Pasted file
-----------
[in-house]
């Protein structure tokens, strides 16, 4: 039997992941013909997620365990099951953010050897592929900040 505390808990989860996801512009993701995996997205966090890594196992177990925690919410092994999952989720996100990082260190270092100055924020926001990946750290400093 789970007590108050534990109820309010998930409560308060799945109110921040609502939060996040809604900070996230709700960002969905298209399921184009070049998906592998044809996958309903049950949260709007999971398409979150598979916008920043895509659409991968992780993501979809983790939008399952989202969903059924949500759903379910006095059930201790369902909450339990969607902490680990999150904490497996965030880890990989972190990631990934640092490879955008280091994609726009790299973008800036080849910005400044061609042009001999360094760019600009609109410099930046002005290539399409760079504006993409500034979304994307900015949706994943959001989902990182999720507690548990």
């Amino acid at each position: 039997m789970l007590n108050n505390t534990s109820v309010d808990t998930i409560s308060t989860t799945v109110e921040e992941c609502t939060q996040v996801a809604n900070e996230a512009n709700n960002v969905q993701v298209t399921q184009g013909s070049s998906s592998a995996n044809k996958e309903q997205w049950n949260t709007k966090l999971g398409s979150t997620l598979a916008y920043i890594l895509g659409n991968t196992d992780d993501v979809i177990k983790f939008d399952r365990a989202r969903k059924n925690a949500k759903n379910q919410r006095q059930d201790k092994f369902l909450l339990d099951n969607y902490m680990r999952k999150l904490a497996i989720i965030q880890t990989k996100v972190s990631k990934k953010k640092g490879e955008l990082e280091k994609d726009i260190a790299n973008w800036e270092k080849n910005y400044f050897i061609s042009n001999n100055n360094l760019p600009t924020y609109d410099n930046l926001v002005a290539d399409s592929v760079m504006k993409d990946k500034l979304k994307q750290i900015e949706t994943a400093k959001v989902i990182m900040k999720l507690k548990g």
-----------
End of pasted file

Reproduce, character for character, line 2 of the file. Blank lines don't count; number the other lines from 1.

């Protein structure tokens, strides 16, 4: 039997992941013909997620365990099951953010050897592929900040 505390808990989860996801512009993701995996997205966090890594196992177990925690919410092994999952989720996100990082260190270092100055924020926001990946750290400093 789970007590108050534990109820309010998930409560308060799945109110921040609502939060996040809604900070996230709700960002969905298209399921184009070049998906592998044809996958309903049950949260709007999971398409979150598979916008920043895509659409991968992780993501979809983790939008399952989202969903059924949500759903379910006095059930201790369902909450339990969607902490680990999150904490497996965030880890990989972190990631990934640092490879955008280091994609726009790299973008800036080849910005400044061609042009001999360094760019600009609109410099930046002005290539399409760079504006993409500034979304994307900015949706994943959001989902990182999720507690548990």